The Food and Drug Administration plans to explore regulating the level of nicotine in conventional cigarettes, a radical step that would reshape the $130 billion American tobacco industry and potentially encourage millions of people quit smoking.
The move, announced Friday, would represent one of the most sweeping federal efforts to reduce smoking since Congress required cigarette packages to carry health warnings in 1965.
Tobaccco stocks plunged after the announcement, which came just hours after the failure of Republicans’ effort in Congress to repeal and replace much of the Affordable Care Act. The FDA’s move is likely to set off a lobbying fight in Washington over the proposal.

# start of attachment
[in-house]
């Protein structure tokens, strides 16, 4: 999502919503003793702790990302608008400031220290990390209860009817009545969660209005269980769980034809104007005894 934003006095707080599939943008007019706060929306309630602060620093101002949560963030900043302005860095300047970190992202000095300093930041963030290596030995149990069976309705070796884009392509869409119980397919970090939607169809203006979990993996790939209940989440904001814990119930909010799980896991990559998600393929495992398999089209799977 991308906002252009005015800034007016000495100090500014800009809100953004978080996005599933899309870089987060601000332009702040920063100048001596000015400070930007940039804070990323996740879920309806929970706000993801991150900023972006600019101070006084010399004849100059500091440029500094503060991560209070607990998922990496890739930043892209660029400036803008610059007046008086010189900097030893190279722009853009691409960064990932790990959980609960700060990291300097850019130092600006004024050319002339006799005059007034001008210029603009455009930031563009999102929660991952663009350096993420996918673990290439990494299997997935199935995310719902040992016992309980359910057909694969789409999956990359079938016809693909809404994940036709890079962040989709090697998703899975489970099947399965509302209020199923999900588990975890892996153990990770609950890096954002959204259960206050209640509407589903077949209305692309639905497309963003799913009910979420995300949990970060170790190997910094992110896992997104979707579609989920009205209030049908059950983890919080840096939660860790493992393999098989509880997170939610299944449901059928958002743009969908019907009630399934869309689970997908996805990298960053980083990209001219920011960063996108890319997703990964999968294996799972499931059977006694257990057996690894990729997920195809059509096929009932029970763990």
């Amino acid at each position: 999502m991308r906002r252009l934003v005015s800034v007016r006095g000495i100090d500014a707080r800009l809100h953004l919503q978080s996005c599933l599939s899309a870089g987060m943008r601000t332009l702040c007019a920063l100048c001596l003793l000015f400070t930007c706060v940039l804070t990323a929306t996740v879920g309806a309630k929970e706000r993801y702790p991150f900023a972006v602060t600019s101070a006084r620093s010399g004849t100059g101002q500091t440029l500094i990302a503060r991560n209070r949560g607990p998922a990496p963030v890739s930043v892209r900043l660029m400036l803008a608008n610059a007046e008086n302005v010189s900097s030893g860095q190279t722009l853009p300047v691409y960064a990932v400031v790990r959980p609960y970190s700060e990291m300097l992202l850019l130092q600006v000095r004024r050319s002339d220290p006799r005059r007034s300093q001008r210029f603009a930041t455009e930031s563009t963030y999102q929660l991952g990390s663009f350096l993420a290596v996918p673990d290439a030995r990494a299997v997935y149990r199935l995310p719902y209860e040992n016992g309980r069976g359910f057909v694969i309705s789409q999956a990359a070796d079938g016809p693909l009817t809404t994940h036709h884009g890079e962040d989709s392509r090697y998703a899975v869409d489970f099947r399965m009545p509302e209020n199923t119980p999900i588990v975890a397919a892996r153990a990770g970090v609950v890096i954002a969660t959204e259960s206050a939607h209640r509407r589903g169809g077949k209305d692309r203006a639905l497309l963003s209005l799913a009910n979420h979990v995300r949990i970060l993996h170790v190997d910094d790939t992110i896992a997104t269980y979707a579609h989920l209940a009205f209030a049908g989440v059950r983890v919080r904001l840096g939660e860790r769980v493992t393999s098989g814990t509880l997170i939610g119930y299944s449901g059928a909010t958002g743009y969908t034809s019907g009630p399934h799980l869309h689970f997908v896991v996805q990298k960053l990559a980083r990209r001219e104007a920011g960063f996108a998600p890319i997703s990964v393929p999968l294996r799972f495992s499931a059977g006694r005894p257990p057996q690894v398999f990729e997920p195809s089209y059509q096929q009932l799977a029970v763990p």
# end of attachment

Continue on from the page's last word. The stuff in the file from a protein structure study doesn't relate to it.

“The overwhelming amount of death and disease attributable to tobacco is caused by addiction to cigarettes — the only legal consumer product that, when used as intended, will kill half of all long-term users,” Gottlieb said in a statement. “Unless we change course, 5.6 million young people alive today will die prematurely later in life from tobacco use.”
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He called nicotine both the “problem” and “ultimately, the solution.” Along with nicotine reduction, the FDA plans to ease the path of entry for less-harmful nicotine delivery systems.
While reducing nicotine is bad news for the cigarette business, the impact could be tempered for companies like Philip Morris International and Altria Group, which have been putting more emphasis on innovations they say have fewer health risks. Philip Morris has spent over $3 billion on developing its reduced-risk portfolio.